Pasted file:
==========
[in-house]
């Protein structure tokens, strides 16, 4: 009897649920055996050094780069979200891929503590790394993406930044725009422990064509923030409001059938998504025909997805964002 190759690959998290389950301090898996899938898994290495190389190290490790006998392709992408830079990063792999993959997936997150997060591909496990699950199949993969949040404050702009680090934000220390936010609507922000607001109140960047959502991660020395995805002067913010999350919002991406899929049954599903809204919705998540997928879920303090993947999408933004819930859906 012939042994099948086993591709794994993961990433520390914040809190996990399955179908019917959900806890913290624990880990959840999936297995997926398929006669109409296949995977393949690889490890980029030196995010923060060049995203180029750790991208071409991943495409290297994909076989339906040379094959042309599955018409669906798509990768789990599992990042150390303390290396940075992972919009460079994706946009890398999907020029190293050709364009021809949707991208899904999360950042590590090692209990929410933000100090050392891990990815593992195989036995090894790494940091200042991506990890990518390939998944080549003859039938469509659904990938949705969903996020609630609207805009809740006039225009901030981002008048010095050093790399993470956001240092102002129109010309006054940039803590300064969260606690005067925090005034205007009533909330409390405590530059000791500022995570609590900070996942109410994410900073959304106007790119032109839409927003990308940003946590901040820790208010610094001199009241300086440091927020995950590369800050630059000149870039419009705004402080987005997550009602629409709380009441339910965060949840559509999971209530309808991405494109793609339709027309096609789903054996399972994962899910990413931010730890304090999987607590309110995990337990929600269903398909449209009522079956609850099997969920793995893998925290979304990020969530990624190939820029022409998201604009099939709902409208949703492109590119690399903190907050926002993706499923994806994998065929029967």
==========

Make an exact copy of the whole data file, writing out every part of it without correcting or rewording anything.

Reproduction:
[in-house]
């Protein structure tokens, strides 16, 4: 009897649920055996050094780069979200891929503590790394993406930044725009422990064509923030409001059938998504025909997805964002 190759690959998290389950301090898996899938898994290495190389190290490790006998392709992408830079990063792999993959997936997150997060591909496990699950199949993969949040404050702009680090934000220390936010609507922000607001109140960047959502991660020395995805002067913010999350919002991406899929049954599903809204919705998540997928879920303090993947999408933004819930859906 012939042994099948086993591709794994993961990433520390914040809190996990399955179908019917959900806890913290624990880990959840999936297995997926398929006669109409296949995977393949690889490890980029030196995010923060060049995203180029750790991208071409991943495409290297994909076989339906040379094959042309599955018409669906798509990768789990599992990042150390303390290396940075992972919009460079994706946009890398999907020029190293050709364009021809949707991208899904999360950042590590090692209990929410933000100090050392891990990815593992195989036995090894790494940091200042991506990890990518390939998944080549003859039938469509659904990938949705969903996020609630609207805009809740006039225009901030981002008048010095050093790399993470956001240092102002129109010309006054940039803590300064969260606690005067925090005034205007009533909330409390405590530059000791500022995570609590900070996942109410994410900073959304106007790119032109839409927003990308940003946590901040820790208010610094001199009241300086440091927020995950590369800050630059000149870039419009705004402080987005997550009602629409709380009441339910965060949840559509999971209530309808991405494109793609339709027309096609789903054996399972994962899910990413931010730890304090999987607590309110995990337990929600269903398909449209009522079956609850099997969920793995893998925290979304990020969530990624190939820029022409998201604009099939709902409208949703492109590119690399903190907050926002993706499923994806994998065929029967």